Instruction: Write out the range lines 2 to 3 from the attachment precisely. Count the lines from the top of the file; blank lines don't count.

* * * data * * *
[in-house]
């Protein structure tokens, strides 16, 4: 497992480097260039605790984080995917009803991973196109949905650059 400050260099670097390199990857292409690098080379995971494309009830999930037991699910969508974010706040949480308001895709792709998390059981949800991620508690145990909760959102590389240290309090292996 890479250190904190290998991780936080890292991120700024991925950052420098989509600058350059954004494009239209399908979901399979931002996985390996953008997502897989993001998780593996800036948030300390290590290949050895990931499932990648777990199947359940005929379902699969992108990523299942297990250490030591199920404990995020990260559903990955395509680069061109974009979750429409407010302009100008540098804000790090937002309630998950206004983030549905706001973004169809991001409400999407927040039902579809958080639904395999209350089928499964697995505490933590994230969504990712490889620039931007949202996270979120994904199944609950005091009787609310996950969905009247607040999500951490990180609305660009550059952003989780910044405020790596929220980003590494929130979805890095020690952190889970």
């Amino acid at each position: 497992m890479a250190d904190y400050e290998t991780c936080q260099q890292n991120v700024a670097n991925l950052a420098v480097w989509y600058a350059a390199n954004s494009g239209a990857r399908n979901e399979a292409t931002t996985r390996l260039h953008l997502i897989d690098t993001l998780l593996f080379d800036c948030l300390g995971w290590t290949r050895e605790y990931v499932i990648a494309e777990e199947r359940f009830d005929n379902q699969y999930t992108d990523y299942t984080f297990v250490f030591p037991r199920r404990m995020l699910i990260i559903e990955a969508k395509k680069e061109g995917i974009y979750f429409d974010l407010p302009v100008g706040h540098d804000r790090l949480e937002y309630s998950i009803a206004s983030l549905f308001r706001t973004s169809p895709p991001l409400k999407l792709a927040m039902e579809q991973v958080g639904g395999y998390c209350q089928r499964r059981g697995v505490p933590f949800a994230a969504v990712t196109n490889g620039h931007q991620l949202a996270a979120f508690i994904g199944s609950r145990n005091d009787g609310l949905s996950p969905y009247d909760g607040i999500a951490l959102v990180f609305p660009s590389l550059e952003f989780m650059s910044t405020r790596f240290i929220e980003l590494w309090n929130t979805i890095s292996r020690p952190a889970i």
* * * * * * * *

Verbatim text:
């Protein structure tokens, strides 16, 4: 497992480097260039605790984080995917009803991973196109949905650059 400050260099670097390199990857292409690098080379995971494309009830999930037991699910969508974010706040949480308001895709792709998390059981949800991620508690145990909760959102590389240290309090292996 890479250190904190290998991780936080890292991120700024991925950052420098989509600058350059954004494009239209399908979901399979931002996985390996953008997502897989993001998780593996800036948030300390290590290949050895990931499932990648777990199947359940005929379902699969992108990523299942297990250490030591199920404990995020990260559903990955395509680069061109974009979750429409407010302009100008540098804000790090937002309630998950206004983030549905706001973004169809991001409400999407927040039902579809958080639904395999209350089928499964697995505490933590994230969504990712490889620039931007949202996270979120994904199944609950005091009787609310996950969905009247607040999500951490990180609305660009550059952003989780910044405020790596929220980003590494929130979805890095020690952190889970």
């Amino acid at each position: 497992m890479a250190d904190y400050e290998t991780c936080q260099q890292n991120v700024a670097n991925l950052a420098v480097w989509y600058a350059a390199n954004s494009g239209a990857r399908n979901e399979a292409t931002t996985r390996l260039h953008l997502i897989d690098t993001l998780l593996f080379d800036c948030l300390g995971w290590t290949r050895e605790y990931v499932i990648a494309e777990e199947r359940f009830d005929n379902q699969y999930t992108d990523y299942t984080f297990v250490f030591p037991r199920r404990m995020l699910i990260i559903e990955a969508k395509k680069e061109g995917i974009y979750f429409d974010l407010p302009v100008g706040h540098d804000r790090l949480e937002y309630s998950i009803a206004s983030l549905f308001r706001t973004s169809p895709p991001l409400k999407l792709a927040m039902e579809q991973v958080g639904g395999y998390c209350q089928r499964r059981g697995v505490p933590f949800a994230a969504v990712t196109n490889g620039h931007q991620l949202a996270a979120f508690i994904g199944s609950r145990n005091d009787g609310l949905s996950p969905y009247d909760g607040i999500a951490l959102v990180f609305p660009s590389l550059e952003f989780m650059s910044t405020r790596f240290i929220e980003l590494w309090n929130t979805i890095s292996r020690p952190a889970i």